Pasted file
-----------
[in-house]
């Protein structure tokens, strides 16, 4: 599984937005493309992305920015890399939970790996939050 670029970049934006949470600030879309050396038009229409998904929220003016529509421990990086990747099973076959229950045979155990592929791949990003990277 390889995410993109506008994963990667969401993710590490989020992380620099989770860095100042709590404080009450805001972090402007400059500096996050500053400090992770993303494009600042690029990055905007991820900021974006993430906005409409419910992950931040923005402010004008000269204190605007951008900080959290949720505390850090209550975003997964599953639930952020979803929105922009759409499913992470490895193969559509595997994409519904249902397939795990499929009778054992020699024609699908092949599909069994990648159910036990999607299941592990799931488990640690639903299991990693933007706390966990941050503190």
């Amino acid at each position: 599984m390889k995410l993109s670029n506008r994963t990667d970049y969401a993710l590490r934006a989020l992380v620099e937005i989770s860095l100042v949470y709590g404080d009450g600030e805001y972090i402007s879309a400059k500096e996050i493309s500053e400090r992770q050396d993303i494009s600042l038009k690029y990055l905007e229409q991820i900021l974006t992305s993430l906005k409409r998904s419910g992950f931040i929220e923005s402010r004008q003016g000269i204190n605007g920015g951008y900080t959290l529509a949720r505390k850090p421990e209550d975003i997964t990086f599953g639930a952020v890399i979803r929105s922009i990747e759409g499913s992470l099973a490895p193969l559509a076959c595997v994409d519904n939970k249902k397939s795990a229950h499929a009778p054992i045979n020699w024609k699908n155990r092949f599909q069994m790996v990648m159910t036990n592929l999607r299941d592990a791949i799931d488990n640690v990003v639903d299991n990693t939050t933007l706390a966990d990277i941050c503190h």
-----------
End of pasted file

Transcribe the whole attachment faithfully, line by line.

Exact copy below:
[in-house]
């Protein structure tokens, strides 16, 4: 599984937005493309992305920015890399939970790996939050 670029970049934006949470600030879309050396038009229409998904929220003016529509421990990086990747099973076959229950045979155990592929791949990003990277 390889995410993109506008994963990667969401993710590490989020992380620099989770860095100042709590404080009450805001972090402007400059500096996050500053400090992770993303494009600042690029990055905007991820900021974006993430906005409409419910992950931040923005402010004008000269204190605007951008900080959290949720505390850090209550975003997964599953639930952020979803929105922009759409499913992470490895193969559509595997994409519904249902397939795990499929009778054992020699024609699908092949599909069994990648159910036990999607299941592990799931488990640690639903299991990693933007706390966990941050503190």
């Amino acid at each position: 599984m390889k995410l993109s670029n506008r994963t990667d970049y969401a993710l590490r934006a989020l992380v620099e937005i989770s860095l100042v949470y709590g404080d009450g600030e805001y972090i402007s879309a400059k500096e996050i493309s500053e400090r992770q050396d993303i494009s600042l038009k690029y990055l905007e229409q991820i900021l974006t992305s993430l906005k409409r998904s419910g992950f931040i929220e923005s402010r004008q003016g000269i204190n605007g920015g951008y900080t959290l529509a949720r505390k850090p421990e209550d975003i997964t990086f599953g639930a952020v890399i979803r929105s922009i990747e759409g499913s992470l099973a490895p193969l559509a076959c595997v994409d519904n939970k249902k397939s795990a229950h499929a009778p054992i045979n020699w024609k699908n155990r092949f599909q069994m790996v990648m159910t036990n592929l999607r299941d592990a791949i799931d488990n640690v990003v639903d299991n990693t939050t933007l706390a966990d990277i941050c503190h």